The Press today published an article about the drop in patronage on Christchurch bus services, although given the wording used within you could be forgiven for thinking that only 3 people were using the entire system a day and that the very concept of public transport was should be called into question. Okay, maybe not quite, but once again the Press decide that instead of focusing on the real issue, the fall in patronage following the earthquake, they will focus on the ‘millions of dollars’ being lost as a result.
Having said that, the fall in patronage is quite substantial, March trips down to less than a third from the same period last year. This is obviously concerning, and brings a few questions to mind (more on that in a second). More promising though, April patronage was more than half of the previous year and more than th March total. Still not totally good news but bare two things in mind. First, there has been a massive natural disaster in Christchurch that will cause significant disruption to transport for at least 12 months. Obviously, this is going to affect patronage as people stay home more, travel shorter distances, and, with Christchurch relying on a bus based public transport system with little bus priority infrastructure, means disrupted and disjointed bus services offer little compared to car travel, even with all the post-quake congestion. Second, March is traditionally the strongest month for public transport patronage in New Zealand. April saw more trips than March in total, and compared to 2010 April was comparatively a much better month than March. This is a promising trend, especially given the circumstances, so it’s a shame the article didn’t focus on that aspect of it (headline: “Bus use beginning to recover”).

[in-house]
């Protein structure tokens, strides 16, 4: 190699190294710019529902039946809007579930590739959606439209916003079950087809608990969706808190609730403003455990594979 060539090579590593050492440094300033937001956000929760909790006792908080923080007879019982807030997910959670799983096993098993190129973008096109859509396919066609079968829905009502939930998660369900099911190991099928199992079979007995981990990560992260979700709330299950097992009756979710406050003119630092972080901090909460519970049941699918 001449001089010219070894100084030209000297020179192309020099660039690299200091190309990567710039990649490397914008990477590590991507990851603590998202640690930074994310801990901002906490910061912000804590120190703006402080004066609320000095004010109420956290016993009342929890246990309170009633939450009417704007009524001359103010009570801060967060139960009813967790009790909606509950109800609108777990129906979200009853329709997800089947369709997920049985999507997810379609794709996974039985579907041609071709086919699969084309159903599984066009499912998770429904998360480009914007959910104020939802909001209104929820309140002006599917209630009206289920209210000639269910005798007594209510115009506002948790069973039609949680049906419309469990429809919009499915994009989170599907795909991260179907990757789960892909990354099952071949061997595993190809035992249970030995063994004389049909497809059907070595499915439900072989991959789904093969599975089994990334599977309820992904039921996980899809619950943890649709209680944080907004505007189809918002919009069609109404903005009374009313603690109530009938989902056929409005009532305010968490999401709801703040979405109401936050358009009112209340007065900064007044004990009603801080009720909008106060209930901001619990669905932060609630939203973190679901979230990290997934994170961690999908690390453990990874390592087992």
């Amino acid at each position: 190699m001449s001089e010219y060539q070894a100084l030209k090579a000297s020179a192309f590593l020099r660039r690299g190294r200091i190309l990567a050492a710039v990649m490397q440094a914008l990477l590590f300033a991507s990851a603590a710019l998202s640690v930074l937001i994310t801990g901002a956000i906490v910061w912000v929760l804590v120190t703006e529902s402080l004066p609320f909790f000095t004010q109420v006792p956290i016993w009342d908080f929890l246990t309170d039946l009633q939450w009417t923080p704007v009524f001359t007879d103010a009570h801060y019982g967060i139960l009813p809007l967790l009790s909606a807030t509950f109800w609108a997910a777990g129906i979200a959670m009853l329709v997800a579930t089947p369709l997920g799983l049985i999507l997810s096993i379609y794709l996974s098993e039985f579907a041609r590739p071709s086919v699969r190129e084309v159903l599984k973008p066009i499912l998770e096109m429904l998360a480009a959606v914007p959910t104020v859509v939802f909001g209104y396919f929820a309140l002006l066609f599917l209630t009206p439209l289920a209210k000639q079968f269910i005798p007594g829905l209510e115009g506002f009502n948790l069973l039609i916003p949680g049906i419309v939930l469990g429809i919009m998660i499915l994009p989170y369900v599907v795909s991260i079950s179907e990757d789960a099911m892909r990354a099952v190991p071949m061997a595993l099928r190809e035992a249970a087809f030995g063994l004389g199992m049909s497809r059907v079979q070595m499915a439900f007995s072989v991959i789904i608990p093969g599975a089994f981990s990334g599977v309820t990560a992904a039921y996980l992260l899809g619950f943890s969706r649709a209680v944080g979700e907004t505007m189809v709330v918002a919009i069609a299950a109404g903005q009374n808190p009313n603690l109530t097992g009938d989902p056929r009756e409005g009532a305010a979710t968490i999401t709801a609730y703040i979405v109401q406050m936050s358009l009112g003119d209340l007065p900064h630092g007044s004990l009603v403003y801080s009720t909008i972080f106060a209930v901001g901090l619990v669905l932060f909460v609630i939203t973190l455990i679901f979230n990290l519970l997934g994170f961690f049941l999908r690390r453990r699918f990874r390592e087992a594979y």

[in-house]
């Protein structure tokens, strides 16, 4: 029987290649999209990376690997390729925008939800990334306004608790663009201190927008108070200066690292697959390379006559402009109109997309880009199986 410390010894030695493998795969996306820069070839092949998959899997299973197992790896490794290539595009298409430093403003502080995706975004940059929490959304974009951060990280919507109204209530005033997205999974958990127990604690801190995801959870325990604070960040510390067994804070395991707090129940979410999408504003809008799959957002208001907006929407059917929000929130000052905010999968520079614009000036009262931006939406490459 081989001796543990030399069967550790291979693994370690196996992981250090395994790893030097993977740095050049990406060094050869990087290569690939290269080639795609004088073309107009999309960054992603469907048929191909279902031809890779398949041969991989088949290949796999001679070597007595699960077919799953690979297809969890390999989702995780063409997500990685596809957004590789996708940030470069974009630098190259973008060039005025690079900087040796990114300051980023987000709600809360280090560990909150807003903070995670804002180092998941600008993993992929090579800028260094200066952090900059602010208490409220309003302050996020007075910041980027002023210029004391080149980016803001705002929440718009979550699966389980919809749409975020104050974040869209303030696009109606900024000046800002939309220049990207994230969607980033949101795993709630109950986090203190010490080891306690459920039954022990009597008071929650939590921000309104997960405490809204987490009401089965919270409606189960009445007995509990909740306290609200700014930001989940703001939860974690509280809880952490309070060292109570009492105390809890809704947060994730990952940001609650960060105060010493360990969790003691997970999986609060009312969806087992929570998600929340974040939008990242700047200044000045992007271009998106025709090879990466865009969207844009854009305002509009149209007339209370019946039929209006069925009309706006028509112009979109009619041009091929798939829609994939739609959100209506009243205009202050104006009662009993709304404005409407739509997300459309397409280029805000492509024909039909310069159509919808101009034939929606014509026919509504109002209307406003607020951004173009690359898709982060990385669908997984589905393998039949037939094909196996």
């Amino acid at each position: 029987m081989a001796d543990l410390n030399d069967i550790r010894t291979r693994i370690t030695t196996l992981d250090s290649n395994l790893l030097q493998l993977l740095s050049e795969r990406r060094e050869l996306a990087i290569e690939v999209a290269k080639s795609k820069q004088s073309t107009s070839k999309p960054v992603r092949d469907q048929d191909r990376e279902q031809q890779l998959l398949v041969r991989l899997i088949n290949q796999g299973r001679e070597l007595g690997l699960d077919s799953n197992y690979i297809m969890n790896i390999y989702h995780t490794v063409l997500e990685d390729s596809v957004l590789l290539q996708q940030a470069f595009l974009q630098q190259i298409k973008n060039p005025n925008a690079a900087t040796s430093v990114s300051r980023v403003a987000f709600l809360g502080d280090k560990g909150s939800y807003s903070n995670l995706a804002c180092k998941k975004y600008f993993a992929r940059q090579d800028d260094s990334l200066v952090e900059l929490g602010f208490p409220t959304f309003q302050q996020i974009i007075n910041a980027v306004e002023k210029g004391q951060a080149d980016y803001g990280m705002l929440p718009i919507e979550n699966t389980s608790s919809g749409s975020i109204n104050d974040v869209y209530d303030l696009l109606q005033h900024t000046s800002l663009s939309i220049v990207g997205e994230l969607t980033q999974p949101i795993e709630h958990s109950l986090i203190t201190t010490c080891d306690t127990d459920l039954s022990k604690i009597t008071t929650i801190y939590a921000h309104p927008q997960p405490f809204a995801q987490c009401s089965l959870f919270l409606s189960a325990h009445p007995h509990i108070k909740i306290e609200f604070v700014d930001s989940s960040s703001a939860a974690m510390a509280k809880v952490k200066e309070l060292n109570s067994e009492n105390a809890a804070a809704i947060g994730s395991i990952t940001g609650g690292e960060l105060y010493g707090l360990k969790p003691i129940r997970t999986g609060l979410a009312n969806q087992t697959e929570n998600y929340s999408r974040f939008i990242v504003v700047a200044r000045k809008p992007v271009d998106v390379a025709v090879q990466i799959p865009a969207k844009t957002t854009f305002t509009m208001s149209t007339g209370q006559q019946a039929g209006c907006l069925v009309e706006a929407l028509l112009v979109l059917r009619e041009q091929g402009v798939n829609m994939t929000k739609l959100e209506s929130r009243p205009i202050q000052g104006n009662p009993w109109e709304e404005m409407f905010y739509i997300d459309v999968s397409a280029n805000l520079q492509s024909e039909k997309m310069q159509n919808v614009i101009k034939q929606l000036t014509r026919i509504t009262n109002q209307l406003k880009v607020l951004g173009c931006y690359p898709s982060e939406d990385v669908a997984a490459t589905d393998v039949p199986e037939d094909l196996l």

Is the running of bus services to the edge of the CBD a particularly good idea? Could some services somehow loop through Riccarton and Addington, where a lot of business has moved and good connections with other systems could be made? Is there scope to provide further cross-town services that bypass the CBD? Could we reinstate some through routes? More than anything, I think the current situation shows what a foolish idea having multiple bus terminals in the CBD is, and why it is better to manage buses through the CBD rather than ‘ban’ them. Having a central interchange seems to make quite a difference for connectivity across the city. Without it, the system does not really operate too well.
In my opinion such ideas have merit and could be explored but at the end of the day, given the situation, so long as the system is usable the focus might go on long-term ideas rather than ideas that don’t fit a long-term vision and won’t be needed in 12 months time. It is also early days and it is probably quite amazing we even have a system up and running at all at this stage (which should have been more of a focus in that article!). Hopefully some improvements and smart ideas are put in place in the coming months. The system is still focused on the CBD when that isn’t where the focus is at the moment, so some temporary changes to reflect that would be welcome in the coming months. However, I won’t expect miracles.